WWII Radar Jamming Chaff
Our featured artifact is a bundle of radar jamming foil strips that were commonly referred to as ‘chaff’ during WWII.
It is a somewhat common misconception that the British were the first to develop RADAR during WWII. This is probably due to the widespread attention given to the tall radio transmission towers that were commonplace along the British coast of the English Channel that were successfully used in detecting incoming German bombers during the Battle of Britain in the summer of 1940. However, RADAR’s (an acronym for RAdio Detection And Ranging) origins can be traced as far back as the late 1800’s, when in 1886 a German Physicist named Hertz showed that radio waves could be reflected from solid objects.
As is often the case, word spread in the scientific community. Independent researchers in Britain, France, Italy, Germany, Japan, the Netherlands, the Soviet Union and the United States realized the value of this technology and worked independently and in great secrecy on developing the system which would become modern RADAR. Essentially, RADAR uses radio waves to determine distance (range), angle and velocity of the object in relation to the radar site. The acronym (RADAR) was first coined by the U.S. Navy in 1940 and the term ‘radar’ became commonplace thereafter.
Along with the British and Americans, the Germans also had their own functioning radar system at the outbreak of WWII. They had not only developed long range radars to detect incoming bomber streams, but had also developed smaller microwave radar systems that could be used to direct Flak gun batteries as well as searchlights towards incoming aircraft to great effect.
As with any technology during wartime, attention was quickly turned towards an effort to counter the radar systems. Like the development of radar, the idea of a countermeasure to radar was simultaneously being developed in the UK, Germany, the United States and Japan. In 1942, it was a Welsh researcher by the name of Joan Curran that first came up with the idea of dumping packs of size-specific aluminum strips from aircraft to generate a cloud of false echoes to the originating radar. It was discovered that the system was most effective when the strips were cut to a length and width that was one half of the target radar’s wavelength. When the chaff was hit by the radar beam, it would resonate and re-radiate the signal back, virtually cluttering and overwhelming the radar signal. The opposing radar operator would find it almost impossible to distinguish aircraft from the echo caused by the chaff and therefore mask the location and speed of the aircraft.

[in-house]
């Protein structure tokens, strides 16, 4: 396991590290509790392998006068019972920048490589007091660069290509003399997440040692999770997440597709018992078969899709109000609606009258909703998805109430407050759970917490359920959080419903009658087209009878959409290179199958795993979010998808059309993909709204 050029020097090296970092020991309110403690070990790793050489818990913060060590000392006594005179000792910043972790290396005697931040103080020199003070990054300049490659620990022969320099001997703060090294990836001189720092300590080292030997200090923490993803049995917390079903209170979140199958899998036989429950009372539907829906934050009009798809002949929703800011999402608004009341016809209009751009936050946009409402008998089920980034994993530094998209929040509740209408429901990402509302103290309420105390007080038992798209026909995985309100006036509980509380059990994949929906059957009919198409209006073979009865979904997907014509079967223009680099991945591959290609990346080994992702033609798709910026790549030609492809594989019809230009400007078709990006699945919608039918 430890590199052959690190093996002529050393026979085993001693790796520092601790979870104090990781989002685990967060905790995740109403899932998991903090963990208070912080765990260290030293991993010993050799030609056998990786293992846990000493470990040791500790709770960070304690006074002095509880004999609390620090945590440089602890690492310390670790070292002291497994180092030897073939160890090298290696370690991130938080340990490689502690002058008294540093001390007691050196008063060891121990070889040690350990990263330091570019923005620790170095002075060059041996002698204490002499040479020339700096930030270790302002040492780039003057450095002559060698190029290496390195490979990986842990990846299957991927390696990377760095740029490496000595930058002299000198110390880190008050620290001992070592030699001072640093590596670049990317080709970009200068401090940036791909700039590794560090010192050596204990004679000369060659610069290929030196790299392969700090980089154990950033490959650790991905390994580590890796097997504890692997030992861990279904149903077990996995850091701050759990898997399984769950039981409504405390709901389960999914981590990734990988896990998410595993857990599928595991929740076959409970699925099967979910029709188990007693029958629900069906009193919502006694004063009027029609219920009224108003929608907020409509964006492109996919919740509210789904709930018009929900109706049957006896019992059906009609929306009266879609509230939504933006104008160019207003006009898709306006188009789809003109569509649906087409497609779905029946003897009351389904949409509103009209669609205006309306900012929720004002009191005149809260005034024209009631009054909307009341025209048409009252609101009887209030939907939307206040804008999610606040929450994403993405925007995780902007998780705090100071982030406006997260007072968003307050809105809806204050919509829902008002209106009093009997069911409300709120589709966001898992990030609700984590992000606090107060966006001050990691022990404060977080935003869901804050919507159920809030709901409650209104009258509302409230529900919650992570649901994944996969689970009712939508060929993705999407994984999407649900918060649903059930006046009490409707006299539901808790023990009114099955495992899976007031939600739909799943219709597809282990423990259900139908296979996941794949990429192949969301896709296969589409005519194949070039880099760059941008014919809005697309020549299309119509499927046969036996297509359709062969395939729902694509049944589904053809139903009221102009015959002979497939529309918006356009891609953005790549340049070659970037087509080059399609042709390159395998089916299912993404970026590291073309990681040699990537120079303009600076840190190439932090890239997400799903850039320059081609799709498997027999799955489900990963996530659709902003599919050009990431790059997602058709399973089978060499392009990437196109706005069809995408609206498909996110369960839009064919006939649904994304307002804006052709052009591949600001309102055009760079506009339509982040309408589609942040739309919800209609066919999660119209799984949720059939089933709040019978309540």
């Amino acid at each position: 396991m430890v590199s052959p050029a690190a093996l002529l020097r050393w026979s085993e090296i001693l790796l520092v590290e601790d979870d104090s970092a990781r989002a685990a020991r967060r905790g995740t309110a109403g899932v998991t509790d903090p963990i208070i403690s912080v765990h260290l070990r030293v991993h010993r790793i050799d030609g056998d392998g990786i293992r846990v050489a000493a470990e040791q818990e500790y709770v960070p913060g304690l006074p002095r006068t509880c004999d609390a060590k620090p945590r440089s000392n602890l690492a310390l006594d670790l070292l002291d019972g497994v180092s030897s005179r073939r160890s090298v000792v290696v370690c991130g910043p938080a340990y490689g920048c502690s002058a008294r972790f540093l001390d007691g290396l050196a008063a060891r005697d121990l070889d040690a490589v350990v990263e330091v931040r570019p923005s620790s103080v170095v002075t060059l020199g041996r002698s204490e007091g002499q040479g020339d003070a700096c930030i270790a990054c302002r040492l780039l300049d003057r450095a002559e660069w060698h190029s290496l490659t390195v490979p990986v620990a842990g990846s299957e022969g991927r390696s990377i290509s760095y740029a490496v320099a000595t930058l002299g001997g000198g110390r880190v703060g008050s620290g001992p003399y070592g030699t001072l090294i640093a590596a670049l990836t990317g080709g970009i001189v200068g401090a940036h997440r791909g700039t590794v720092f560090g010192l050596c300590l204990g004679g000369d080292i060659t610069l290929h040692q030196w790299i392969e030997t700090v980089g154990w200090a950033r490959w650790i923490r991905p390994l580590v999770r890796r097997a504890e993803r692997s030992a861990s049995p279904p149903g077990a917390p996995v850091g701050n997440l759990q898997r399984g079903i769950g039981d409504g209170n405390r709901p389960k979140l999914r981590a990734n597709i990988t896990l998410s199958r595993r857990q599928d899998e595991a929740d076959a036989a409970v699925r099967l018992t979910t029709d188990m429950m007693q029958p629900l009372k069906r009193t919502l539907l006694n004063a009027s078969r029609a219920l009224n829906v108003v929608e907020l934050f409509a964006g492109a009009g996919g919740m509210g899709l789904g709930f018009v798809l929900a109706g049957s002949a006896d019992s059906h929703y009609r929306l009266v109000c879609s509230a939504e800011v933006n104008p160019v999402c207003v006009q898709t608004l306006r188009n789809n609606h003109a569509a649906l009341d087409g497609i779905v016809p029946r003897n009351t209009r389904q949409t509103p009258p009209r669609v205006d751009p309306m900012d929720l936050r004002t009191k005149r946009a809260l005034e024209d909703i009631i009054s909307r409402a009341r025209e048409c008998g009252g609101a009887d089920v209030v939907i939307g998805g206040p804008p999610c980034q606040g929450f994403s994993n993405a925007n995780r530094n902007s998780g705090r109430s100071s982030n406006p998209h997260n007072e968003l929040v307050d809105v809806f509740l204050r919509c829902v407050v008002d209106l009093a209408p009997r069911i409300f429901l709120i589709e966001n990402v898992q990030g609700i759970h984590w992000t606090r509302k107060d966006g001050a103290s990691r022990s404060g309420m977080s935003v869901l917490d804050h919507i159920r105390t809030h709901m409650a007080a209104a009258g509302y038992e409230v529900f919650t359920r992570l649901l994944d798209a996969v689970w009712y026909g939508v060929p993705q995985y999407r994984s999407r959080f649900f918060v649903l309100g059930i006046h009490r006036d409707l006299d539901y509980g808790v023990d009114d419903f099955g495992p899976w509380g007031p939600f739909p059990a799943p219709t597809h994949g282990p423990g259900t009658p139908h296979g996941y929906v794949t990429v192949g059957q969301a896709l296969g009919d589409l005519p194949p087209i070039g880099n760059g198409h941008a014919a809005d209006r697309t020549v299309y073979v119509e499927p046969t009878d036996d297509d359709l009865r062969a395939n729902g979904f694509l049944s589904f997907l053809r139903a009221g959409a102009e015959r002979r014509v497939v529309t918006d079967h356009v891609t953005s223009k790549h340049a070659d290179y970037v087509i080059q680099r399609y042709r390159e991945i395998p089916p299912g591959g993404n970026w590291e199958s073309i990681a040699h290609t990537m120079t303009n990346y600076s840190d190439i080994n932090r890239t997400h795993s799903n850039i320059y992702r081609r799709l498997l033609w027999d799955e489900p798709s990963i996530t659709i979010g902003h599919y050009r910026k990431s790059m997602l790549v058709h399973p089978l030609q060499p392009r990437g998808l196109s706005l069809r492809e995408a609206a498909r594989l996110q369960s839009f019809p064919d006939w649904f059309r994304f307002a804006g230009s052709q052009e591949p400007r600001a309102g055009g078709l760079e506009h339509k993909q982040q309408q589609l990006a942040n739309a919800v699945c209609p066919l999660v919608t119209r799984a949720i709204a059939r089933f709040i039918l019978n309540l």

Unknowingly, the Germans and Japan had also developed similar countermeasures. The British called theirs ‘window’, Germany had ‘duppel’ and the Japanese had ‘giman-shi’ (deceiving paper) as well as the American ‘chaff’. Both the Axis and the Allies were hesitant to use the countermeasure in fear that the technology would soon be discovered by the other side and used against them.
RAF Bomber Command was finally given permission by Air Chief ‘Bomber’ Harris for use in Operation Gommorah, the night bombing raid on Hamburg in July of 1943. The results were overwhelmingly successful. With the radar systems swamped by false echoes, searchlights wandered aimlessly around the night sky and flak guns fired randomly and failed to locate the bomber stream. Chaff was used regularly thereafter by the Allies.
Initially chaff was simply heaved out open windows on the bombers until modifications were made using a designed chute in which chaff was fed through the aircraft into the slip stream at timed intervals. Later, automatic chaff dispensing systems were developed. Chaff was used successfully throughout the remainder of the war until the Germans developed new technologies that helped counter their effect.
Our example of bundled chaff strips are roughly 16” long by 1mm wide and would have been used against a specific type of radar. Other examples of wider or longer aluminum strips would have been used against radars of a different (i.e.- long range vs. short range radar) wavelength. The bundles shown were designed to break apart in the slipstream and release its contents into the air.
Chaff was a cheap and simple, but effective development which undoubtedly saved countless lives of airmen during the second world war.
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